It actually finds all occurrences of the string expression. It does have a limiting value option, otherwise it is greedy. However, it still grabs in the order it finds.
>>> "one two one two one two one".replace('one', 'two', 3)
'two two two two two two one'
Which I was under the belief was self-evident. We are expected to return a string so our program would need to implement that last step. The key is we can find word units and manipulate them. The end result is the desired string with the word censored out of it.
Recall that in Python, and many other languages, strings are immutable. The only way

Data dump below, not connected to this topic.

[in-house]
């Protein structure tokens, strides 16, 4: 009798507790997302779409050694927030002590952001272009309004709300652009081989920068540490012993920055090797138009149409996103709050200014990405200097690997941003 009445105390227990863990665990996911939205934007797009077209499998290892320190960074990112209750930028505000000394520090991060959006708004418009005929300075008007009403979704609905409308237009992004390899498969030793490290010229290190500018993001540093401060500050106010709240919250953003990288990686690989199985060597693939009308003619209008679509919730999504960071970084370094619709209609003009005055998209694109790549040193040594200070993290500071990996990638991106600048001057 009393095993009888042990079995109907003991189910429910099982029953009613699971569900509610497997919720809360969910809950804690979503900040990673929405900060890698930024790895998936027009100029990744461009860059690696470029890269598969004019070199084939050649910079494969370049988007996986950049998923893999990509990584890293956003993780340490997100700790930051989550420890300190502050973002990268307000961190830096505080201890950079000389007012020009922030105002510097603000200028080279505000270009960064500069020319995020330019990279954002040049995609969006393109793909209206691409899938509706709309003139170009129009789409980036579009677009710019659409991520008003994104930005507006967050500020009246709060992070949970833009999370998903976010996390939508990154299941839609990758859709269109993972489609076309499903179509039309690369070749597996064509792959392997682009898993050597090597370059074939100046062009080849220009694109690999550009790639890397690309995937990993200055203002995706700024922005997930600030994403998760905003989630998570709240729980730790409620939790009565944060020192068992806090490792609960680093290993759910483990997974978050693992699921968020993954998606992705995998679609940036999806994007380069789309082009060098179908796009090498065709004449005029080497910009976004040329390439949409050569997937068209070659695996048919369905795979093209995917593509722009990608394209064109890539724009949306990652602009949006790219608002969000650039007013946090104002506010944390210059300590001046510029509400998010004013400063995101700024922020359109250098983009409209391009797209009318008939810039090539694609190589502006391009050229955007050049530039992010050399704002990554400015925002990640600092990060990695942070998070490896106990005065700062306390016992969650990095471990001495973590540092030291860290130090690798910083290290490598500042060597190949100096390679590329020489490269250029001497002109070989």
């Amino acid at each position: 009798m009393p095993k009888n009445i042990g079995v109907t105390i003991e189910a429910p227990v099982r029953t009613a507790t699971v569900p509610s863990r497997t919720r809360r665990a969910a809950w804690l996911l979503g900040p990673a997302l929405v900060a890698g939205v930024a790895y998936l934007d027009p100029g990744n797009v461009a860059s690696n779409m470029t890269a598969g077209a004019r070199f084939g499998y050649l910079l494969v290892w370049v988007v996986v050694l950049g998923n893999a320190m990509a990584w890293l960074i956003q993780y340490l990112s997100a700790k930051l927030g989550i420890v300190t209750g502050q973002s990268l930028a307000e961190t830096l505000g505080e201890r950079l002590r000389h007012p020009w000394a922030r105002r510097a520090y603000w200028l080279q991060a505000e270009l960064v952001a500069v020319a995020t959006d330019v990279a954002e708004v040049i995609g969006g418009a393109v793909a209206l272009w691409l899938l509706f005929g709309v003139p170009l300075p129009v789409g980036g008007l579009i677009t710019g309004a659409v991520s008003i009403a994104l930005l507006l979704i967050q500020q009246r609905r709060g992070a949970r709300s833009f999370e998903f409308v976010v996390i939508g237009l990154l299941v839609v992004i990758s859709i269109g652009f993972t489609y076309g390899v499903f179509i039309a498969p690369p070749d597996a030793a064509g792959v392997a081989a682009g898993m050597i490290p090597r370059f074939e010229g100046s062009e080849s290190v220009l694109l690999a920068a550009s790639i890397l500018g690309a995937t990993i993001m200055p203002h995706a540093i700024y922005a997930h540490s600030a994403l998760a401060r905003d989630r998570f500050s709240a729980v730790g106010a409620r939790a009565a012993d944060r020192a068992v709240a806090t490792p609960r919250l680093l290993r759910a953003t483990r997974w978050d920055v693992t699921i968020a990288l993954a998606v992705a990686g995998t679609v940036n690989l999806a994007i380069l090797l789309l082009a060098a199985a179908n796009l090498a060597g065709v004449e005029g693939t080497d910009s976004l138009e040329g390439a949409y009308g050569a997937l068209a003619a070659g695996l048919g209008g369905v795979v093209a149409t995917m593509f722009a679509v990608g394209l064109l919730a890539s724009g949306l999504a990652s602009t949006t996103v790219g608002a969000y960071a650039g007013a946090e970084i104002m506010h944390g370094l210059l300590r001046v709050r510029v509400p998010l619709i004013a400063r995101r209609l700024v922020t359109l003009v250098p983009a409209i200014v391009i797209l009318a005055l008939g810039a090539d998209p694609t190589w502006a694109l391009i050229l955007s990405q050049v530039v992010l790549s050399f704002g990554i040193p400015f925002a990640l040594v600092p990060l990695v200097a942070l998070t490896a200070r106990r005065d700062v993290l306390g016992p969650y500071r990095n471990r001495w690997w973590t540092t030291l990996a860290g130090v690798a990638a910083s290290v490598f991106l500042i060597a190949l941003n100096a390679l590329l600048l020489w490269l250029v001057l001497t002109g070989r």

replace is able to work in the background is with a transient object that is replaced each time the method iterates over the string. The string itself is not being manipuled, but replaced each time.
For us to do this would mean a lot of work. First we would need a mask,
word. Then we would need to iterate over the
text string, letter by letter, and overlay the string with the mask so that the current letter corresponds with the first letter of the mask.
When a match occurs, we take a slice on the left of the match, and a slice on the right of the match, then reassign the concatenation of left slice, replacement text, right slice, back onto the variable. It is a new string assignment each time.
See if you can write this type of replacement algorithm, for the sport. I'll give it a go, as well, though you might be quicker.